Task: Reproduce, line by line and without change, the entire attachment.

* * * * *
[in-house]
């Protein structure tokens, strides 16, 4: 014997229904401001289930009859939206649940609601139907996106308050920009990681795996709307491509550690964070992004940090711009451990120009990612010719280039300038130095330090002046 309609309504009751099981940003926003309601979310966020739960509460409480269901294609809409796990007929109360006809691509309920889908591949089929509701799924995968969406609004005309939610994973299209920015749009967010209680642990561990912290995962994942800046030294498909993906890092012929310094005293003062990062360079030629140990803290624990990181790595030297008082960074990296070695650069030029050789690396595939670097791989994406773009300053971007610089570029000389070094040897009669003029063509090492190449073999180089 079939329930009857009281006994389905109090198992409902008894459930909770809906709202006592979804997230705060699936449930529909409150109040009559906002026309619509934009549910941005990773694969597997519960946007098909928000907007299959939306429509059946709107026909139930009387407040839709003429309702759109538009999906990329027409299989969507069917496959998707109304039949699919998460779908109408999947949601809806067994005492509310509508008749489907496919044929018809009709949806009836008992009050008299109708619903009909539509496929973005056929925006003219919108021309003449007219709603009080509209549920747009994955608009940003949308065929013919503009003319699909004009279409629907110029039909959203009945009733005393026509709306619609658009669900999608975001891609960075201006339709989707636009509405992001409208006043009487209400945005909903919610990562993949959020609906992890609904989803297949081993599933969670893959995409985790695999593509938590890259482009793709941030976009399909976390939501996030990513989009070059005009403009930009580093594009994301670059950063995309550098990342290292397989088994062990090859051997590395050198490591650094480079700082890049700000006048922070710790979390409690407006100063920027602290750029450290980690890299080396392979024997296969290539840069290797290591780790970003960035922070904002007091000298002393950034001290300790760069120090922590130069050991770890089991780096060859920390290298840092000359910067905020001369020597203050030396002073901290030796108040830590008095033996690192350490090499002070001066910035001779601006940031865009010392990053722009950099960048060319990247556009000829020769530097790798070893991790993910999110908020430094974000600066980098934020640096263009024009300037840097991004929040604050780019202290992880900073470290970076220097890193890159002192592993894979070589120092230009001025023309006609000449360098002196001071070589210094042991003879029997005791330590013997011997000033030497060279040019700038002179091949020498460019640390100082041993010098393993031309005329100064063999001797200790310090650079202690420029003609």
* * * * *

[in-house]
């Protein structure tokens, strides 16, 4: 014997229904401001289930009859939206649940609601139907996106308050920009990681795996709307491509550690964070992004940090711009451990120009990612010719280039300038130095330090002046 309609309504009751099981940003926003309601979310966020739960509460409480269901294609809409796990007929109360006809691509309920889908591949089929509701799924995968969406609004005309939610994973299209920015749009967010209680642990561990912290995962994942800046030294498909993906890092012929310094005293003062990062360079030629140990803290624990990181790595030297008082960074990296070695650069030029050789690396595939670097791989994406773009300053971007610089570029000389070094040897009669003029063509090492190449073999180089 079939329930009857009281006994389905109090198992409902008894459930909770809906709202006592979804997230705060699936449930529909409150109040009559906002026309619509934009549910941005990773694969597997519960946007098909928000907007299959939306429509059946709107026909139930009387407040839709003429309702759109538009999906990329027409299989969507069917496959998707109304039949699919998460779908109408999947949601809806067994005492509310509508008749489907496919044929018809009709949806009836008992009050008299109708619903009909539509496929973005056929925006003219919108021309003449007219709603009080509209549920747009994955608009940003949308065929013919503009003319699909004009279409629907110029039909959203009945009733005393026509709306619609658009669900999608975001891609960075201006339709989707636009509405992001409208006043009487209400945005909903919610990562993949959020609906992890609904989803297949081993599933969670893959995409985790695999593509938590890259482009793709941030976009399909976390939501996030990513989009070059005009403009930009580093594009994301670059950063995309550098990342290292397989088994062990090859051997590395050198490591650094480079700082890049700000006048922070710790979390409690407006100063920027602290750029450290980690890299080396392979024997296969290539840069290797290591780790970003960035922070904002007091000298002393950034001290300790760069120090922590130069050991770890089991780096060859920390290298840092000359910067905020001369020597203050030396002073901290030796108040830590008095033996690192350490090499002070001066910035001779601006940031865009010392990053722009950099960048060319990247556009000829020769530097790798070893991790993910999110908020430094974000600066980098934020640096263009024009300037840097991004929040604050780019202290992880900073470290970076220097890193890159002192592993894979070589120092230009001025023309006609000449360098002196001071070589210094042991003879029997005791330590013997011997000033030497060279040019700038002179091949020498460019640390100082041993010098393993031309005329100064063999001797200790310090650079202690420029003609």